Comparison of Sufentanil–N2O and Fentanyl–N2O in Patients Without Cardiac Disease Undergoing General Surgery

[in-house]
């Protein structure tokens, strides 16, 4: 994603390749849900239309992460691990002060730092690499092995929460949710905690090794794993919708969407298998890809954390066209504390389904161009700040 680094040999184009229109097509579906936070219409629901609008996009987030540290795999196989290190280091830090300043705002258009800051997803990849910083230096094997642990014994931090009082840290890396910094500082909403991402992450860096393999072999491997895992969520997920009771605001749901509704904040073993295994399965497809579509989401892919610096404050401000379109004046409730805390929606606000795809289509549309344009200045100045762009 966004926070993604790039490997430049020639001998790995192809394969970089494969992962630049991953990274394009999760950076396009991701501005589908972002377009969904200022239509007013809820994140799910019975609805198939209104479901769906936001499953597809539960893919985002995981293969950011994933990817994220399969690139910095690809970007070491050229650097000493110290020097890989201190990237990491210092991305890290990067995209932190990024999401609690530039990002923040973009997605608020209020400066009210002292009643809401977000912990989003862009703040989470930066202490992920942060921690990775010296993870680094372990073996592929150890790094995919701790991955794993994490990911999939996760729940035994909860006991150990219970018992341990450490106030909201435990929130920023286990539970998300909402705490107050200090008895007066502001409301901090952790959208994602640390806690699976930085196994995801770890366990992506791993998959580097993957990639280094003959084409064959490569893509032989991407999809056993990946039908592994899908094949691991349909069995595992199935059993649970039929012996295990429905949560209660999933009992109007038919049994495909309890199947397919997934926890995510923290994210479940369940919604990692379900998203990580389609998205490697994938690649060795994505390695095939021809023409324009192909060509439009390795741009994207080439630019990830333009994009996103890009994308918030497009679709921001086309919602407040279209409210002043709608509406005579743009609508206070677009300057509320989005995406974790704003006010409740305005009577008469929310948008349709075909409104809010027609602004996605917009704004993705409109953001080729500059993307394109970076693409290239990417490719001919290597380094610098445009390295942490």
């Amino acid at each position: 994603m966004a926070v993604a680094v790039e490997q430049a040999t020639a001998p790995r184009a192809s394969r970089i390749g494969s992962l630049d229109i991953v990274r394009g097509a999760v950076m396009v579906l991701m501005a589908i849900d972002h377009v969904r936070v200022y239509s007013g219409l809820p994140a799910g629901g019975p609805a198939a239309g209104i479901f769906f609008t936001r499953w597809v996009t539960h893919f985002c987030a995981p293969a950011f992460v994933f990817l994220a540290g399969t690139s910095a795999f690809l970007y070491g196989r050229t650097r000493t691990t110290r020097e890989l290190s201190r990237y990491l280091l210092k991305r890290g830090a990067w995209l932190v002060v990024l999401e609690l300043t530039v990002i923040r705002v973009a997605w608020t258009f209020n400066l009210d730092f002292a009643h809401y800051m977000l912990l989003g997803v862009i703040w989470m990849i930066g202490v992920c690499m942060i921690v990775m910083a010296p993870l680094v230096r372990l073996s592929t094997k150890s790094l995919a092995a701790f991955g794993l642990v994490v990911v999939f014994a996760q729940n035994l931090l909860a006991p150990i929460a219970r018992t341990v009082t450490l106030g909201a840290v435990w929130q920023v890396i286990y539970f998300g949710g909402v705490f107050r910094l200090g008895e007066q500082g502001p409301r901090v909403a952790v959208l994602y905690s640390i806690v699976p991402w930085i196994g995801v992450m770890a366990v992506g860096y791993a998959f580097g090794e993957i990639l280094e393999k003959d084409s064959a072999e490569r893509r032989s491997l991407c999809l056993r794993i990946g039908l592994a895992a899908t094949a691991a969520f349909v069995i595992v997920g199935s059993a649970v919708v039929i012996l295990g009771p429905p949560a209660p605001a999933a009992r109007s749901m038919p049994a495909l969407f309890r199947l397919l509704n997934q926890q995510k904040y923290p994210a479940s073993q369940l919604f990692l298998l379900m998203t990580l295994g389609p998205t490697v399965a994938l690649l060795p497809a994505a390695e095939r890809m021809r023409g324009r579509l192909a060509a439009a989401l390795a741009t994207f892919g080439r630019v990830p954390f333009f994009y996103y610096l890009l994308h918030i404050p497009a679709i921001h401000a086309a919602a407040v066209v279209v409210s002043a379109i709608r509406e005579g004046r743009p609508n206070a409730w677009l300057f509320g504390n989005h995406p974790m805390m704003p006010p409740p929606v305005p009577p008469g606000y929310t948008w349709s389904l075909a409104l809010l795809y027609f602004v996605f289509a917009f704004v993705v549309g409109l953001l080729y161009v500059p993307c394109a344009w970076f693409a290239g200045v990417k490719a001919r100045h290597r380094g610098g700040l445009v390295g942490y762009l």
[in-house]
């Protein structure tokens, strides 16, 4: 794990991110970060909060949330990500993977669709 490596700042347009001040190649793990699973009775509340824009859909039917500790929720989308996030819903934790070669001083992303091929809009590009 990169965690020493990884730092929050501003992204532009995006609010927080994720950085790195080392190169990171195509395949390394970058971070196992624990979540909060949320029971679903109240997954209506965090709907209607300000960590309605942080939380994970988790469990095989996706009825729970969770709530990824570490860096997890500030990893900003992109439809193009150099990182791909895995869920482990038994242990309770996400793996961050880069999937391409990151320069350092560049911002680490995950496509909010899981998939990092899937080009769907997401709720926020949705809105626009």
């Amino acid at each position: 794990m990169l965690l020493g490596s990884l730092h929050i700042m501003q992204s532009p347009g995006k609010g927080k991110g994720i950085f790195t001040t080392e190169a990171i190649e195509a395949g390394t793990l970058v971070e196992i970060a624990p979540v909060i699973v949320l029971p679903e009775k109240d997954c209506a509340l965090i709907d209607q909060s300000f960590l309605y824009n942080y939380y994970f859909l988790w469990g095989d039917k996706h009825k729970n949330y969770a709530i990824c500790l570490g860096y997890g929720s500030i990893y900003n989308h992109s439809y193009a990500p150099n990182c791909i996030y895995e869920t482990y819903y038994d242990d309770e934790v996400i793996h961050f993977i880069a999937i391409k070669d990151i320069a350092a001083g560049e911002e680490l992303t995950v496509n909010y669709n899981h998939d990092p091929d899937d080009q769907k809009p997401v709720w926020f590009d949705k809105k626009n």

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Sufentanil (mean total dose 2 μ/kg) was compared with fentanyl (mean total dose 15 μ/kg) as a supplement to 60% N2O anesthesia in 30 adult patients undergoing general surgical procedures. Comparisons were made with respect to stability of hemodynamic variables (heart rate and systolic and diastolic blood pressure), changes in stress hormones (cortisol, antidiuretic hormone, epinephrine, norepinephrine, and dopamine), recovery of alertness and orientation, time to extubation, postoperative analgesia, and measures of respiratory depression (resting end-tidal carbon dioxide tension [PETCO2], CO2 response curve for minute ventilation [δVE/δPETCO2]). Hemodynamic variables remained stable and similar in both groups throughout the study. Plasma hormone levels remained similar to baseline in both groups until 1 h postoperatively when epinephrine levels were significantly elevated in both groups (P < 0.05). Recovery times, including time to extubation, were similar in both groups. Patients given sufentanil had less pain 30 min post-operatively than those given fentanyl, although at 60 min postoperatively pain levels were similar in both groups. Small but significant elevations in resting PETCO2 were seen in both groups postoperatively (P < 0.05), but postoperative δVE/δPETCO2 responses were significantly depressed only in patients receiving fentanyl (P < 0.05). The results of this study demonstrate that sufentanil–N2O anesthesia is as effective as fentanyl–N2O in attenuating the hemodynamic and hormonal responses to the stress of general surgery. Because continuous intraoperative PETCO2 monitoring was not employed in this study, intraoperative hypocapnea cannot be strictly excluded as a possible influence on the postoperative measures of ventilatory drive. However, the results of this study suggest that sufentanil–N2O results in less profound respiratory depression and greater analgesia in the immediate postoperative period after general surgery.

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